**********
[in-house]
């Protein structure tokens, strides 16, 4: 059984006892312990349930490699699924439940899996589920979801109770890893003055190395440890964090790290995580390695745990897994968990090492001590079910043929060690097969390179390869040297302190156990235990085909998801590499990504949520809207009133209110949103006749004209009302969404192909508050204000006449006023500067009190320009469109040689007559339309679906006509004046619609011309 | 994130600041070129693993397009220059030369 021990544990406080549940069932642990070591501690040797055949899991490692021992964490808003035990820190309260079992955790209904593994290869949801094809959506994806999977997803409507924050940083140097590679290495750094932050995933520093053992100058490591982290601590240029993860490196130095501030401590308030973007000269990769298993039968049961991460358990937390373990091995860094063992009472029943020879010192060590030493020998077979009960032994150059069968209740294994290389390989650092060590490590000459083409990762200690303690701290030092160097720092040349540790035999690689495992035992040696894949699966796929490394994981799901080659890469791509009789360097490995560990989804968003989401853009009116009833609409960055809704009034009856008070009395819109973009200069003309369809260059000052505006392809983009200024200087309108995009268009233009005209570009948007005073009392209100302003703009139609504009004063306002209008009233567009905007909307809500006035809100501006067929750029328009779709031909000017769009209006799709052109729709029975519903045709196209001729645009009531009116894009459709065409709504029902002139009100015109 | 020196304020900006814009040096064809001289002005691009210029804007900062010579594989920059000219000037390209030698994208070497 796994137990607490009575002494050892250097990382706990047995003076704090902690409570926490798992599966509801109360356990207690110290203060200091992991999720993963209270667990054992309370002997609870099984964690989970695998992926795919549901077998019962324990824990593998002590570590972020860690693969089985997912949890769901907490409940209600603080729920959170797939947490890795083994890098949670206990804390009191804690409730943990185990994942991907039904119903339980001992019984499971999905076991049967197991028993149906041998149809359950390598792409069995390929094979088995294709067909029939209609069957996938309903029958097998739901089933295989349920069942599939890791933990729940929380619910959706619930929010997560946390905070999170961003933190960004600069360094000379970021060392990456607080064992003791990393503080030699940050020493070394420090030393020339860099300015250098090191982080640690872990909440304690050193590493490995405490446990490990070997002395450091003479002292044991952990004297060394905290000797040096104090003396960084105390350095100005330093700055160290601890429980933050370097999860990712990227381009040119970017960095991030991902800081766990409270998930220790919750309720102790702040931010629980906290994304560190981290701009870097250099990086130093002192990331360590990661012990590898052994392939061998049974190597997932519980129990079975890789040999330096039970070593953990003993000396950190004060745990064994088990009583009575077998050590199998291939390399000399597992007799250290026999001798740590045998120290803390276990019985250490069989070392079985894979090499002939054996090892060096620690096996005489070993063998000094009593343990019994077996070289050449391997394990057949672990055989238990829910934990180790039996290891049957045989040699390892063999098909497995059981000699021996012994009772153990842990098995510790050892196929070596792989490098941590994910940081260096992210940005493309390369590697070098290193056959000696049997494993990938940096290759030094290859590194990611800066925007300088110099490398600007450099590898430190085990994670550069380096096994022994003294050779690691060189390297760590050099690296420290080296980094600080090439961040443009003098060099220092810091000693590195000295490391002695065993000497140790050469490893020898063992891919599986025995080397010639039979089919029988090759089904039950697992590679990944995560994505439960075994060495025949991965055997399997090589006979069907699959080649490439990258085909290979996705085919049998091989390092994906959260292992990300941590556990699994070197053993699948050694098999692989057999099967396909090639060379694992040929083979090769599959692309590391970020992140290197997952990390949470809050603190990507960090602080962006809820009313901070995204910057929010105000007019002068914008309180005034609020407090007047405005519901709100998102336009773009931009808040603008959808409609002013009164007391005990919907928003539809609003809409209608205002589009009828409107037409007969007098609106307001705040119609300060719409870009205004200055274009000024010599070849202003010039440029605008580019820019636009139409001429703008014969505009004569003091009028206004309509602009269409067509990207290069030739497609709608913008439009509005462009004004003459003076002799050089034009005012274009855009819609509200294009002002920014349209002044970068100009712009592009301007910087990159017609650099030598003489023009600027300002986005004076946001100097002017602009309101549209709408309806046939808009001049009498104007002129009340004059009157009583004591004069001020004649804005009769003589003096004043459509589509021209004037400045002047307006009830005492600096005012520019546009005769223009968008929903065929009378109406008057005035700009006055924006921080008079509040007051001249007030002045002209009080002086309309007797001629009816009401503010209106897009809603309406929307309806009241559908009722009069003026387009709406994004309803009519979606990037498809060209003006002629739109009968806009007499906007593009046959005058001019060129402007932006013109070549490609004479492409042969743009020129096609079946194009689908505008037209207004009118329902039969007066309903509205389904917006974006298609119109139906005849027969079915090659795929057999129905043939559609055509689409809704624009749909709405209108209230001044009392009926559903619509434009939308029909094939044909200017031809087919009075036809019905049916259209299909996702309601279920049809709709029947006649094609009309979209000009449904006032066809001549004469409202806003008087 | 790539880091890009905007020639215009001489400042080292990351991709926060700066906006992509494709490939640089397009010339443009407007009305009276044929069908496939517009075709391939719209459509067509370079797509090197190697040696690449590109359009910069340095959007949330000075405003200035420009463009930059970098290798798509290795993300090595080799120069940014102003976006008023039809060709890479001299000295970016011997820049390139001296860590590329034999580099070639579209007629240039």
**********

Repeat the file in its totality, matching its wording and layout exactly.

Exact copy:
[in-house]
């Protein structure tokens, strides 16, 4: 059984006892312990349930490699699924439940899996589920979801109770890893003055190395440890964090790290995580390695745990897994968990090492001590079910043929060690097969390179390869040297302190156990235990085909998801590499990504949520809207009133209110949103006749004209009302969404192909508050204000006449006023500067009190320009469109040689007559339309679906006509004046619609011309 | 994130600041070129693993397009220059030369 021990544990406080549940069932642990070591501690040797055949899991490692021992964490808003035990820190309260079992955790209904593994290869949801094809959506994806999977997803409507924050940083140097590679290495750094932050995933520093053992100058490591982290601590240029993860490196130095501030401590308030973007000269990769298993039968049961991460358990937390373990091995860094063992009472029943020879010192060590030493020998077979009960032994150059069968209740294994290389390989650092060590490590000459083409990762200690303690701290030092160097720092040349540790035999690689495992035992040696894949699966796929490394994981799901080659890469791509009789360097490995560990989804968003989401853009009116009833609409960055809704009034009856008070009395819109973009200069003309369809260059000052505006392809983009200024200087309108995009268009233009005209570009948007005073009392209100302003703009139609504009004063306002209008009233567009905007909307809500006035809100501006067929750029328009779709031909000017769009209006799709052109729709029975519903045709196209001729645009009531009116894009459709065409709504029902002139009100015109 | 020196304020900006814009040096064809001289002005691009210029804007900062010579594989920059000219000037390209030698994208070497 796994137990607490009575002494050892250097990382706990047995003076704090902690409570926490798992599966509801109360356990207690110290203060200091992991999720993963209270667990054992309370002997609870099984964690989970695998992926795919549901077998019962324990824990593998002590570590972020860690693969089985997912949890769901907490409940209600603080729920959170797939947490890795083994890098949670206990804390009191804690409730943990185990994942991907039904119903339980001992019984499971999905076991049967197991028993149906041998149809359950390598792409069995390929094979088995294709067909029939209609069957996938309903029958097998739901089933295989349920069942599939890791933990729940929380619910959706619930929010997560946390905070999170961003933190960004600069360094000379970021060392990456607080064992003791990393503080030699940050020493070394420090030393020339860099300015250098090191982080640690872990909440304690050193590493490995405490446990490990070997002395450091003479002292044991952990004297060394905290000797040096104090003396960084105390350095100005330093700055160290601890429980933050370097999860990712990227381009040119970017960095991030991902800081766990409270998930220790919750309720102790702040931010629980906290994304560190981290701009870097250099990086130093002192990331360590990661012990590898052994392939061998049974190597997932519980129990079975890789040999330096039970070593953990003993000396950190004060745990064994088990009583009575077998050590199998291939390399000399597992007799250290026999001798740590045998120290803390276990019985250490069989070392079985894979090499002939054996090892060096620690096996005489070993063998000094009593343990019994077996070289050449391997394990057949672990055989238990829910934990180790039996290891049957045989040699390892063999098909497995059981000699021996012994009772153990842990098995510790050892196929070596792989490098941590994910940081260096992210940005493309390369590697070098290193056959000696049997494993990938940096290759030094290859590194990611800066925007300088110099490398600007450099590898430190085990994670550069380096096994022994003294050779690691060189390297760590050099690296420290080296980094600080090439961040443009003098060099220092810091000693590195000295490391002695065993000497140790050469490893020898063992891919599986025995080397010639039979089919029988090759089904039950697992590679990944995560994505439960075994060495025949991965055997399997090589006979069907699959080649490439990258085909290979996705085919049998091989390092994906959260292992990300941590556990699994070197053993699948050694098999692989057999099967396909090639060379694992040929083979090769599959692309590391970020992140290197997952990390949470809050603190990507960090602080962006809820009313901070995204910057929010105000007019002068914008309180005034609020407090007047405005519901709100998102336009773009931009808040603008959808409609002013009164007391005990919907928003539809609003809409209608205002589009009828409107037409007969007098609106307001705040119609300060719409870009205004200055274009000024010599070849202003010039440029605008580019820019636009139409001429703008014969505009004569003091009028206004309509602009269409067509990207290069030739497609709608913008439009509005462009004004003459003076002799050089034009005012274009855009819609509200294009002002920014349209002044970068100009712009592009301007910087990159017609650099030598003489023009600027300002986005004076946001100097002017602009309101549209709408309806046939808009001049009498104007002129009340004059009157009583004591004069001020004649804005009769003589003096004043459509589509021209004037400045002047307006009830005492600096005012520019546009005769223009968008929903065929009378109406008057005035700009006055924006921080008079509040007051001249007030002045002209009080002086309309007797001629009816009401503010209106897009809603309406929307309806009241559908009722009069003026387009709406994004309803009519979606990037498809060209003006002629739109009968806009007499906007593009046959005058001019060129402007932006013109070549490609004479492409042969743009020129096609079946194009689908505008037209207004009118329902039969007066309903509205389904917006974006298609119109139906005849027969079915090659795929057999129905043939559609055509689409809704624009749909709405209108209230001044009392009926559903619509434009939308029909094939044909200017031809087919009075036809019905049916259209299909996702309601279920049809709709029947006649094609009309979209000009449904006032066809001549004469409202806003008087 | 790539880091890009905007020639215009001489400042080292990351991709926060700066906006992509494709490939640089397009010339443009407007009305009276044929069908496939517009075709391939719209459509067509370079797509090197190697040696690449590109359009910069340095959007949330000075405003200035420009463009930059970098290798798509290795993300090595080799120069940014102003976006008023039809060709890479001299000295970016011997820049390139001296860590590329034999580099070639579209007629240039």